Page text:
His omnibus site is Escape From Illustration Island. It's the sort of site where he encourages community and shares what he knows about what's cool and what helps you go 'round to get 'round. He helps you fuel your passion.

I'm still getting to know and going round the site, but it sure looks good. It's quite inspiring and even though this might not be the most read blog around, if you stumble this way, I recommend it.

The amount of stuff requires more of a review than I have time to give it. The quality, however, is a high standard, and if nothing else, the sentiment is a winning one: No illustrator is an island, and he wants to help you build a bridge off yours.

How can you not accept a hand like that?

Also, these go into my links basket.

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[pdx liff] Great Art At Powell's Books

2405.There's great art to be found at Powell's Books.

Of course, any gentle reader who's been there knows this, and you might thing I'm referring to the Hallward Gallery on the top floor. And you'd be right in the main, though, sometimes, some of the stuff up there, my 15-year-old nephew could do …

I kid! I kid!

Anyway! Like I said, you'd be right about the great art you can see regularly in the Pearl Room. But fun and great art is frequently where you find it, not on a schedule, not in a gallery. The bright side of that is that suddenly, you're at an art show, and it's very delightful and inspiring.

In the center aisle of the Blue Room (enter from NW 10th and Burnside, turn left and go up the ramp just by the cashiers). The end caps show off featured literature, new stuff, good things. I usually let my eyes play over them – you can spot trends by watching these shelves, I've found. And, then, just by chance, I looked up.

That, my friends, is one groovy hand.

My favorite illustrators create illustrations from which the confidence and command of the media are clearly there. For instance, the comic strip Maakies, by the excellent Tony Millionaire, is always funny, and sometimes disturbing. But the obvious skill with which the cartoonist commands every element of the drawing means I can't not look.

And while this is hardly a panel of Maakies, I can't not look at this. Doing chalk on blackboard or black paper, or any pastel-work, has my respect: me and pastels still do not et along very well. But that hand is beautiful! Whoever drew that hand had confidence and command of the medium, and for me that's the meat in any work of art. It elevates the artwork to the memorable stage with me.

This next one is pretty good too …

Not as moving as the other one, but still very good. The last one is of a very high standard:

Sure, it's art done in the service of selling more books, so maybe you don't notice. But I look up, and I admire the skill involved, and I'm enchanted just a bit.

Everyone should look up more often. You don't know what you'll find yourself in. It might be something wonderful, something that lifts you for a few minutes from the mundane to the "aha!".

Although you do start from a slightly higher plane in Powell's Books.

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04 May 2010

[logo] AT&T: The Point of Inflection

2404.With the subjective lesson I learned in the last chapter still fresh in my mind, I turned to one of my favorites bit of history: the evolution of the AT&T logo.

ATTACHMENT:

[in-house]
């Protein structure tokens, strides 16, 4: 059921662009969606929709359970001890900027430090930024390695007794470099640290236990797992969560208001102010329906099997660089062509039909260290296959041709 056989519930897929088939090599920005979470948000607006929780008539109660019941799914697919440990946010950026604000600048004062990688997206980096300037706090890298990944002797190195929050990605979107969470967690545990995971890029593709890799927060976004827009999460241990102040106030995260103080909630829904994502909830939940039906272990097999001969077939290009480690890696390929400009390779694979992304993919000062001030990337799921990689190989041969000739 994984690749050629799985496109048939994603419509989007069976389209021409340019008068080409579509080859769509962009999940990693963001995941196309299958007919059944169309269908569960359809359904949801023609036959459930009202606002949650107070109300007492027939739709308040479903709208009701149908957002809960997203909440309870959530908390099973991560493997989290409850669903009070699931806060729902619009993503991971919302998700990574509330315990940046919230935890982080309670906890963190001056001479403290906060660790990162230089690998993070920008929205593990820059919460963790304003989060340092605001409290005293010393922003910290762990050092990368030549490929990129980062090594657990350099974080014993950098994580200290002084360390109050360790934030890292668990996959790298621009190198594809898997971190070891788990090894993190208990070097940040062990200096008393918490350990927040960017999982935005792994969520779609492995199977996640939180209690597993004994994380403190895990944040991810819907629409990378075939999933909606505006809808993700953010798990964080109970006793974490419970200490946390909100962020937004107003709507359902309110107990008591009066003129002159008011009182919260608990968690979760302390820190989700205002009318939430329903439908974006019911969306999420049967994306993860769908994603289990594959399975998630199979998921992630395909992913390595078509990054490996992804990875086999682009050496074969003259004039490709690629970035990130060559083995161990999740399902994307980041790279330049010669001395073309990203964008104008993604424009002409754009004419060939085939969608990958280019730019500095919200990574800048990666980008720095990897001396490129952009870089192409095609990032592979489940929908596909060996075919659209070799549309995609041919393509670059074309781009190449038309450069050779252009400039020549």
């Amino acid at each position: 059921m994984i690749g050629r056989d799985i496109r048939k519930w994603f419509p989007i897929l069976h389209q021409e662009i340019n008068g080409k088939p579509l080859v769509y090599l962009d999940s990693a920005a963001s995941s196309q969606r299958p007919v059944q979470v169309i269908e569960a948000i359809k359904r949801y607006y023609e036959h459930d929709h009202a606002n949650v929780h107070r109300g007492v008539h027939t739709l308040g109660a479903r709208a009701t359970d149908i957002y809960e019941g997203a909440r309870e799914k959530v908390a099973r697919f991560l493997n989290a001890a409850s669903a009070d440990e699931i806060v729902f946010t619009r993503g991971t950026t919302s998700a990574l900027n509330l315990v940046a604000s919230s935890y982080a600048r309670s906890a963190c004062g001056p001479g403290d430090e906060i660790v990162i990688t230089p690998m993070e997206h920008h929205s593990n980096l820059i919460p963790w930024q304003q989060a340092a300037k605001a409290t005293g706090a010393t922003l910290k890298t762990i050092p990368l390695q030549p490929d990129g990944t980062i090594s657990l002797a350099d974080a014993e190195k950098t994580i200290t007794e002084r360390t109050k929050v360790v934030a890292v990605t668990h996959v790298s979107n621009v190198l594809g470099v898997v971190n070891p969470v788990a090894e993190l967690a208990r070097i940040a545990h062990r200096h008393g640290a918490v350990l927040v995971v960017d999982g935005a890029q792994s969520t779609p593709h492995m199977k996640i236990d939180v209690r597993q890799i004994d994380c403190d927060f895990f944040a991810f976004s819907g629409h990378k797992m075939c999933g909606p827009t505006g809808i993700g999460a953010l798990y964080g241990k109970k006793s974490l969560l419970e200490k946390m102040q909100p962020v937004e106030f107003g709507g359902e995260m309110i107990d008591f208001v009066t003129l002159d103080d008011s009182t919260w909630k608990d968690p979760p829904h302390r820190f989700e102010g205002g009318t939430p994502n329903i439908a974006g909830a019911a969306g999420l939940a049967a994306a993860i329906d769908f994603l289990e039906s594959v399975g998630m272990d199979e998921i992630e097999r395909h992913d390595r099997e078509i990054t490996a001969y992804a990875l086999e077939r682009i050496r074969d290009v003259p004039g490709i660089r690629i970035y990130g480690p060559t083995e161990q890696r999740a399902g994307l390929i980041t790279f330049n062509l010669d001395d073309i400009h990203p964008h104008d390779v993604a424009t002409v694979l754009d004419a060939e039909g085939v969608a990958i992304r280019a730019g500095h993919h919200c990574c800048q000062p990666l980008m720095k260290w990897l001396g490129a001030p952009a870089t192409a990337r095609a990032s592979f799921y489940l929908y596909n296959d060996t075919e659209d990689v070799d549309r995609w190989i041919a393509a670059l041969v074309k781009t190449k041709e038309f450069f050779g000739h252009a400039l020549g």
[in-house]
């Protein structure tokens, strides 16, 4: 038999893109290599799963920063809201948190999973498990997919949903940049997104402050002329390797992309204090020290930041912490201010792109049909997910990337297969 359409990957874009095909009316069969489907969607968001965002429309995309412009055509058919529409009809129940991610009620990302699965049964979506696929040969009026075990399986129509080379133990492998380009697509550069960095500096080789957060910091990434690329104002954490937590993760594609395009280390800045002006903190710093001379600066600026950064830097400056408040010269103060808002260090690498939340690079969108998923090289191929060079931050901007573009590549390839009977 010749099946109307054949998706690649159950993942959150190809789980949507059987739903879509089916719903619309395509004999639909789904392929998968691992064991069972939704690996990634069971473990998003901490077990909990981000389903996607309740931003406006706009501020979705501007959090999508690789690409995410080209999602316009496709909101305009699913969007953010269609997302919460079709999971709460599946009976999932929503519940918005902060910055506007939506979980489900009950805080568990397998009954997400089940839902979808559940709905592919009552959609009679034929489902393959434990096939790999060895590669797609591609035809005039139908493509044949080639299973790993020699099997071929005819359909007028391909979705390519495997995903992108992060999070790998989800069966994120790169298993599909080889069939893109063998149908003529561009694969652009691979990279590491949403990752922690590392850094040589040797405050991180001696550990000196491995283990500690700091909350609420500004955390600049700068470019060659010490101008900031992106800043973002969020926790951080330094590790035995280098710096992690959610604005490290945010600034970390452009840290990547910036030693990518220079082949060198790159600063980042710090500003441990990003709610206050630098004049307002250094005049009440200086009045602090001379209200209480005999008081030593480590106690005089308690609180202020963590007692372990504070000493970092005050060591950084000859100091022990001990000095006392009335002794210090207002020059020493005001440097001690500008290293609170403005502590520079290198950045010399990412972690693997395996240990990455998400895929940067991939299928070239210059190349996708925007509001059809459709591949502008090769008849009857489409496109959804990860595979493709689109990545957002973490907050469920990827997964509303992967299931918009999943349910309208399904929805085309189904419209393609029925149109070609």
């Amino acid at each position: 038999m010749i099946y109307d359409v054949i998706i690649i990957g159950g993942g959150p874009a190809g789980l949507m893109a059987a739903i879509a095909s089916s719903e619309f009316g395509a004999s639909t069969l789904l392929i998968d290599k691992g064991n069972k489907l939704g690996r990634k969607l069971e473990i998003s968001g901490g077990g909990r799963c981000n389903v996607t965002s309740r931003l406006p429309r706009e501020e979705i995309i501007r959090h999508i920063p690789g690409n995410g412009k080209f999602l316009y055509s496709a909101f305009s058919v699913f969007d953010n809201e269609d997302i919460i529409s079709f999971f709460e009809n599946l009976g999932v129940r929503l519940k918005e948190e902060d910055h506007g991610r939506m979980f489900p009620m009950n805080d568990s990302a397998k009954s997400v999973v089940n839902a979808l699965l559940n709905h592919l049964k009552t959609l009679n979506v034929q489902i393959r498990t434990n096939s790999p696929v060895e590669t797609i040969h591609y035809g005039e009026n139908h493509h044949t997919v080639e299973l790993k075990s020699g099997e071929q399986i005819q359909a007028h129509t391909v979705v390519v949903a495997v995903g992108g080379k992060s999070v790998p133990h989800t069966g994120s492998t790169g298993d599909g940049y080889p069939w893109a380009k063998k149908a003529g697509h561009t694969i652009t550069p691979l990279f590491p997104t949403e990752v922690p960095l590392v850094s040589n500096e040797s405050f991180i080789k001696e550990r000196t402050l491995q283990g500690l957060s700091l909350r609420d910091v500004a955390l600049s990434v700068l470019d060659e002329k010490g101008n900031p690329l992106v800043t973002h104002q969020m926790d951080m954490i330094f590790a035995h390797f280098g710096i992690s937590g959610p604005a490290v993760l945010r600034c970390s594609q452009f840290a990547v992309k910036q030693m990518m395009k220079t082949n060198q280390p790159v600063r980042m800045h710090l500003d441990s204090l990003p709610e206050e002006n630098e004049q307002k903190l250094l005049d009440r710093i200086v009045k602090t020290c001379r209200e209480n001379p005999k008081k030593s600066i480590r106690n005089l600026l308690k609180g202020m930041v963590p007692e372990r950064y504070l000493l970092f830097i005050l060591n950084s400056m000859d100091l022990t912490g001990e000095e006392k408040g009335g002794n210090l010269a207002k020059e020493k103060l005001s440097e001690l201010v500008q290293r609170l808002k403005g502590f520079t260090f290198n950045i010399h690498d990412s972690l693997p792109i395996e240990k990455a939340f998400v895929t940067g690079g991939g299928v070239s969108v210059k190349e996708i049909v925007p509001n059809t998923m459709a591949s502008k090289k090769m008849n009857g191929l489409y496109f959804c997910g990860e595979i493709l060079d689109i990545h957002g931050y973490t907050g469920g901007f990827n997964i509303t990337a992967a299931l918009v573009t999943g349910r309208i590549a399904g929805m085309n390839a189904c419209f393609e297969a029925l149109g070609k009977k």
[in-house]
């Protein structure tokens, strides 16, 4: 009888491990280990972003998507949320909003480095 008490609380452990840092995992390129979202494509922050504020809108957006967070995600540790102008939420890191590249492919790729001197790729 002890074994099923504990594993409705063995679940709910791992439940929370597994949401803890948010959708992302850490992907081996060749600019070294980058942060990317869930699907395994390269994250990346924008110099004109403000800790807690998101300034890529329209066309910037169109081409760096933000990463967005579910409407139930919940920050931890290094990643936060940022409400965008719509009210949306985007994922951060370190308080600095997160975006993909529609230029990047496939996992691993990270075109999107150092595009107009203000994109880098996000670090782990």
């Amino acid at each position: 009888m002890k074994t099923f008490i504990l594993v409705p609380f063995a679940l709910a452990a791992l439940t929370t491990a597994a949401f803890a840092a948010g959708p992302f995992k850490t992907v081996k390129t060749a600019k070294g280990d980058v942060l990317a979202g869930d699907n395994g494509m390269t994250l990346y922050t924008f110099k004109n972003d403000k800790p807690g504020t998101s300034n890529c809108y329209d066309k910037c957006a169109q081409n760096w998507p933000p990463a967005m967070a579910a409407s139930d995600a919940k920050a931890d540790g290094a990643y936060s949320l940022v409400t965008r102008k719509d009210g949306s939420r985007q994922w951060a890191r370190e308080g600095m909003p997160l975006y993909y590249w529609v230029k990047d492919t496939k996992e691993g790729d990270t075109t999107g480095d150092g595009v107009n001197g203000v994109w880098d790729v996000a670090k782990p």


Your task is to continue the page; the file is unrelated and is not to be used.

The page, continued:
Ah, for the days of Ma Bell. For many years, up to 1969, the Bell System logo was a dependable presence on the commercial scene. Since approximately 1921, the Bell logo looked more or less like this:

This was the 1968 version. Pretty uncomplicated compared to what had come before; the same bell, with words in the ribbon comprising the name of the associated company (Pacific Northwest Bell, in Oregon's case) and the words American Telephone & Telegraph. Dependable.

As the 1960s closed, however, AT&T presumably felt that even this simplified version was a bit too charming and rustic, so, employing on of the two Elder Gods of American Graphic Design, Saul Bass (the other being Paul Rand, of course), a spiffy, minimal, modern design emerged and was empire style until the 1984 AT&T Bell Breakup:

Suitably modern, with Helvetica type to accompany the look, this modern style fit right in with the wide lapels and ties of the day, but had that certain something that told you that it would well survive them.

I've often wondered how the hell Bass and Rand did it. You and me, we'd fret and wonder and try to include everything and thumbnail our fingers down to nubs but Bass, hell, it's like he'd just wake up with this stuff during breaks in composing type and titles for the then-latest 007-James Bond film (seriously, he did Bond titles!). Throw out a few lines and curves and ... dead brilliant.

Anyway, fast forward to 1984, and the Justice Department is breaking up the legedary AT&T monopoly, and they call upon Bass again because AT&T lost the right to call itself "Bell-anything". So he thinks and comes up with the design that's meant to depict the world encircled with electronic comms & and the famed "Death Star" is commissioned.

Dammit, but Bass was brilliant again. So powerfully solid was this design that, when SBC Communications (formerly a "Baby Bell" itself) bought AT&T a few years back, it saw the logic in retaining the old famous name (along with a the single-character stock-ticker symbol "T") and developed the Bass look further.

I mentioned something about inflection points. In math, that's a point along the line where a curve, a change in directions, truly begins. I think that, even though logos don't necessarily have to indicate anything more than this company is unique, they frequently do wind up signifying changes in direction and outlook.